An ill wind indeed

The Black Plague, which wiped out perhaps a third of the population of Europe, demanded an explanation, and the medical establishment of the time responded as well as it could.

The most popular conjectures about the pestilence were variations on the miasmic theory of disease, an idea that went back at least to the ancient Greeks — that disease was essentially bad air. ("Miasma" was the Greek word for pollution.)

Hundreds of treatises about the epidemic survive, many of them written in the mid-14th century, when the plague was at its height. One written by members of the faculty at the medical school at the University of Paris, in response to a request from their king, Philip VI, mixed humoral and miasmic theories: The planets had aligned in such a way as to poison the air.

Another theory held that a series of earthquakes in Europe had released corrupt air from the middle of the earth. A third had the plague wafting in on noxious winds from the equator.

The cause of the plague was actually Yersinia pestis, a murderous bacterium spread by the bite of rodent fleas in the primary, "bubonic" phase, characterized by swollen lymph nodes and other symptoms. The plague can also be spread by infected droplets exhaled by its victims in a less common but deadlier "pneumonic" phase.

The plague was a catastrophe for Europe, but it did usher in reforms. It pushed the medical community toward a more professional approach to its practice, an increased emphasis on public health and the establishment of hospitals that would treat the sick, rather than merely warehouse them away from the healthy population, according to The Black Death: Natural and Human Disaster in Medieval Europe, by Robert S. Gottfried.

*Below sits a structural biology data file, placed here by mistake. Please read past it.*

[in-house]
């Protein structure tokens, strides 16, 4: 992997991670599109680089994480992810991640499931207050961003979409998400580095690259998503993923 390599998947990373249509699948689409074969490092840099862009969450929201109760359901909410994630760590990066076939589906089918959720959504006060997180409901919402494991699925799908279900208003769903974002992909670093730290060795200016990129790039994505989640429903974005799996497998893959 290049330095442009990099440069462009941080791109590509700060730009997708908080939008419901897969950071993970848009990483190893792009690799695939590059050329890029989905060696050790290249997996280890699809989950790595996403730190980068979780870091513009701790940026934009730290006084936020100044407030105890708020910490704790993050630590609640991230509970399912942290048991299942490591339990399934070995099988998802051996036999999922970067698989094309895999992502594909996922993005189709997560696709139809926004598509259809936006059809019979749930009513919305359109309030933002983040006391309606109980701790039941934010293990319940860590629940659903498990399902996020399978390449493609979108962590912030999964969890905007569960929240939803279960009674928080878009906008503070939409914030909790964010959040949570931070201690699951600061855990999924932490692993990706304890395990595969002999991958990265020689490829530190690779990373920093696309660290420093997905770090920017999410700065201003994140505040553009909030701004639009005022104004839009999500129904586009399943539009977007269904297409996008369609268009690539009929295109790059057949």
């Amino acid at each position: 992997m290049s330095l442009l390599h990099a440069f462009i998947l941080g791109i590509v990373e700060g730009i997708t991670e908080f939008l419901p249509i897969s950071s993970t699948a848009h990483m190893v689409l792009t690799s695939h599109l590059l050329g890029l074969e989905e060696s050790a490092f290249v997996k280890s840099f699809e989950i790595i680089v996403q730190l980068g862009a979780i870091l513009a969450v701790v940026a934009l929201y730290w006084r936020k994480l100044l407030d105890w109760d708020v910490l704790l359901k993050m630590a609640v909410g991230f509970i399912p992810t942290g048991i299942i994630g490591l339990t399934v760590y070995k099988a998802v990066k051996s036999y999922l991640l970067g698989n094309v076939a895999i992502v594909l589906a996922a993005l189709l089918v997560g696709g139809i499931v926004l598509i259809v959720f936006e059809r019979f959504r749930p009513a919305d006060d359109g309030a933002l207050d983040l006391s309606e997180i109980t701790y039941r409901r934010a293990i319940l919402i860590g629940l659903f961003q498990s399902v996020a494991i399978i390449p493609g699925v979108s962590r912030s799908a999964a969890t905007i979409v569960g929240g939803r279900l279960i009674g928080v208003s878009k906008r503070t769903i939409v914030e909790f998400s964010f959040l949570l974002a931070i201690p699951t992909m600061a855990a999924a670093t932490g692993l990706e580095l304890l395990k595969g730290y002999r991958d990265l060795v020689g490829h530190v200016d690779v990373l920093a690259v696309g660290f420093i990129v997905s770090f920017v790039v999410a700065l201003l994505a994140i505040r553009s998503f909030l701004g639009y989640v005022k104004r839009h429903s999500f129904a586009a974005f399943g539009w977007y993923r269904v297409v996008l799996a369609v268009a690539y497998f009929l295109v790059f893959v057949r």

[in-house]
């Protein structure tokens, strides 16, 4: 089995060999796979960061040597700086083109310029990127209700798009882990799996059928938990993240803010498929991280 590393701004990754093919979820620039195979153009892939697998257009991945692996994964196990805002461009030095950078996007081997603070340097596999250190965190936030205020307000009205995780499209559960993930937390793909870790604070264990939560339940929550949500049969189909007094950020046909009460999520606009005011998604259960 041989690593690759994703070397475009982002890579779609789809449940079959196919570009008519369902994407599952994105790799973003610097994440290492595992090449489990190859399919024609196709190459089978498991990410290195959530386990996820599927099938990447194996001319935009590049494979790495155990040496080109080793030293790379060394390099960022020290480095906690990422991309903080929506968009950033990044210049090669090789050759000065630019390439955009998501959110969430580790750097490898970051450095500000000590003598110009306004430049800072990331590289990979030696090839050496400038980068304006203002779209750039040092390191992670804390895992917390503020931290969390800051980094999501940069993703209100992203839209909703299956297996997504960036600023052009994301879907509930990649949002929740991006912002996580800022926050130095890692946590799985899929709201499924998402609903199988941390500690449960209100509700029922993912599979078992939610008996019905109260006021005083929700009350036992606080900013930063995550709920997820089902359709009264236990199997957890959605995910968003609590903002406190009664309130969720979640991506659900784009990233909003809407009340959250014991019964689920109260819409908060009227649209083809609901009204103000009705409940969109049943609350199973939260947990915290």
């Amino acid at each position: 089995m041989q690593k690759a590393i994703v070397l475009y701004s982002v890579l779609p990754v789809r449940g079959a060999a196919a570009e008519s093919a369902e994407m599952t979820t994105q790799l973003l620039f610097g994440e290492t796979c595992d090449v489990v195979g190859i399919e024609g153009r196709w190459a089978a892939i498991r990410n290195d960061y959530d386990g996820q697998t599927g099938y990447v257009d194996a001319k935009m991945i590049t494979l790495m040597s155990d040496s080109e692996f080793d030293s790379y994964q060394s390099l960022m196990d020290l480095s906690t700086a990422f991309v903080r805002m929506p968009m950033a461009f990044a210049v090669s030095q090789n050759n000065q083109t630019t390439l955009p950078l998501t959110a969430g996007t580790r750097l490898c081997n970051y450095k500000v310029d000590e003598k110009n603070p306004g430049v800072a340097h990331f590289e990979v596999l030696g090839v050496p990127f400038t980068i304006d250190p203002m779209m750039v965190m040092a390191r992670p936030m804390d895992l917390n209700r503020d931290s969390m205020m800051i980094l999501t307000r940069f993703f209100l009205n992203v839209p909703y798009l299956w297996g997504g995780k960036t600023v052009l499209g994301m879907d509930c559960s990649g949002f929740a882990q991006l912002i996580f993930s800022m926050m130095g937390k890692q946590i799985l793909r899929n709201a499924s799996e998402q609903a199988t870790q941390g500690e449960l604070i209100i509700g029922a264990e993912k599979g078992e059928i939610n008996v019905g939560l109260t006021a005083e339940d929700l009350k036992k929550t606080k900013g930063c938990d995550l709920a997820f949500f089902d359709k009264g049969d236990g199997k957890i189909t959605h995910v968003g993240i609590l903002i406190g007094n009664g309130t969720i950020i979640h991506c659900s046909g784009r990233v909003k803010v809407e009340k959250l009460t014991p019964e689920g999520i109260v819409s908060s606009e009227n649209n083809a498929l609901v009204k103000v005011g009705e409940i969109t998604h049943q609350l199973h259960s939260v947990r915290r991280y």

Frustration with the utter failure of the medical establishment to discern the pandemic's cause, stop its spread or treat it effectively helped create an environment from which the scientific method emerged.

The basics of birth safety

What do women need when birth becomes difficult? The Averting Maternal Death and Disability program has identified a handful of intervention capabilities that should be in place for emergencies wherever babies are born.

These "signal functions" include having personnel on hand who are trained to administer drugs by injection -- antibiotics, anticonvulsants and "oxytocics," which can start or speed labor -- manually remove the placenta and other "products of conception" not leaving the body spontaneously, and perform assisted vaginal delivery -- with forceps, for example.

AMDD, a major initiative of the Mailman School of Public Health at Columbia University in New York City,  has worked with UNICEF and other partners for 20 years to bring down maternal-mortality rates in the developing world.

Its directive, issued in 1997, cites two additional interventions that might be necessary to save lives -- Caesarean section and blood tranfusion. These two go beyond the basics of a birth center -- in some parts of the world they are strictly wish-list items -- but they can often make the difference between life and death, as they did in our case.

AMDD doesn't include anesthesiology in its signal functions, although surgery is difficult without it.

We in the United States might view these interventions as humdrum, or even as irksome or worse if they become part of our own birth story, but behind the development of each one of them are amazing tales.